So you want to write?
Many of my clients tell me they enjoy writing and initially feel a bit guilty they aren't doing it all themselves.
I say, whether it's a novel, first blog or business website, if you want to do your own writing, you should at least try it. It’s the only way to see what skill level you're starting from, if it suits you (and your clients) and fits in with the time you have available. Writing is a fascinating process and shouldn't be denied to those who want to meander along its path.
Most people can write to some extent, just as most people can walk. However, writing for a living (and for those clients again) is a whole different ball game.
For the uninitiated, a finished piece, edited and flowing on the page, can appear deceptively easy to recreate. There's no trace of the pacing, mad-eyed writer trying to come up with the perfect tagline, or translate a forest of disparate notes into one beautifully cohesive whole.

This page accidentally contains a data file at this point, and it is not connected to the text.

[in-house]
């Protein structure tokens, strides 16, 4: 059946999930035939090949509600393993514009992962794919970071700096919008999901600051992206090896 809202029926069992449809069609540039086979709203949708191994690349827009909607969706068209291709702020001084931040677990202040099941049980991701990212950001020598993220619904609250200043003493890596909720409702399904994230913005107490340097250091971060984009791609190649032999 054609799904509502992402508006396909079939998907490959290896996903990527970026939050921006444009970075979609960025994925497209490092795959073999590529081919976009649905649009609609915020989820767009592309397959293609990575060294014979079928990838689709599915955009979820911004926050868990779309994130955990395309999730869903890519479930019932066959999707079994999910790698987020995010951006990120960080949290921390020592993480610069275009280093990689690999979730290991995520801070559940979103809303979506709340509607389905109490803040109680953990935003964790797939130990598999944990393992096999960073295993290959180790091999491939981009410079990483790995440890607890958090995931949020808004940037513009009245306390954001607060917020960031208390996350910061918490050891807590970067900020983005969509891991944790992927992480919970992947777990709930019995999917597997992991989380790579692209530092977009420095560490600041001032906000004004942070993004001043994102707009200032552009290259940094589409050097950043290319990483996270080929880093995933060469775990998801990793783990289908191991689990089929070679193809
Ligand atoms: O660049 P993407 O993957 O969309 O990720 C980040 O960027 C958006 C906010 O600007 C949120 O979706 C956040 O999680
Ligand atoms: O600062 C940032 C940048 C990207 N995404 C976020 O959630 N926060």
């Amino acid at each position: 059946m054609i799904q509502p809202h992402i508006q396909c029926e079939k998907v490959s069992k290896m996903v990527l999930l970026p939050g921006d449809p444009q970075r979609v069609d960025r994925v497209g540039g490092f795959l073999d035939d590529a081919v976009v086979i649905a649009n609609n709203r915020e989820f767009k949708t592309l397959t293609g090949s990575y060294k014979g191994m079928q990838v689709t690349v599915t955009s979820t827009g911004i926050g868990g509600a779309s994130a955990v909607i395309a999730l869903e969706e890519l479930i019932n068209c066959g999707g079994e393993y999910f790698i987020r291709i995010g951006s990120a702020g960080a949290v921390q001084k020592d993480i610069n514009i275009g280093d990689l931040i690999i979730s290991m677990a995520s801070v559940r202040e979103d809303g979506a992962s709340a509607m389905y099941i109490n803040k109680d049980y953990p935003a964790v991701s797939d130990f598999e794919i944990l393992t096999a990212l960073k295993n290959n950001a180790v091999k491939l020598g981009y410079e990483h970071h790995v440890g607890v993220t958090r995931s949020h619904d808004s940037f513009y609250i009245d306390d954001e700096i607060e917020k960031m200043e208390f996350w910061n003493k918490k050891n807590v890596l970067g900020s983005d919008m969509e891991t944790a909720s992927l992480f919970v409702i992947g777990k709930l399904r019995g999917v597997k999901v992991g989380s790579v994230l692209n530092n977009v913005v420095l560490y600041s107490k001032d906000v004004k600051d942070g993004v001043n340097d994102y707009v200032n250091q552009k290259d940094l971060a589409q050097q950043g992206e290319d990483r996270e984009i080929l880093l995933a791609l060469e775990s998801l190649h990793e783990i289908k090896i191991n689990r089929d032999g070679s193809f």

It can also take years to write and edit a manuscript in amongst the bustle of normal life. Perhaps that’s why, out of the 80% of people who say they would like to write a novel, only 1% do*.
A few tips from one writer to another
1. It helps to move away from the romantic ideas associated with writing in order to just get on with it. That way you’ll better learn about its practicalities. This includes the reality of creativity: it doesn't flood the mind carrying you to a dreamlike, art-producing state. OK, it can on occasion, but it can also be the most meagre trickle – to be harnessed nonetheless – particularly where deadlines are concerned.
Writing is both art and craft and must be practised in order to become wonderful.
2. If you’re writing for business, whether it be for your website home page, a brochure or a sales page, it’s vital to do your research. Find out what your clients want and the language they use, ensure you have a consistent brand voice that speaks this language and focus on the benefits of what you offer.
3. Switch off your internal editor. You can't simultaneously create and edit at the same time, it's exhausting. Once you've done your research and planned a structure, allow the writing to flow, have a break and then (and only then) come back and edit.
Great writing is rewriting.
For more ideas: this frank, amusing blog entry from Chuck Wendig is perfect for giving aspiring writers a good kick.
*at least in the US where I found this figure several times.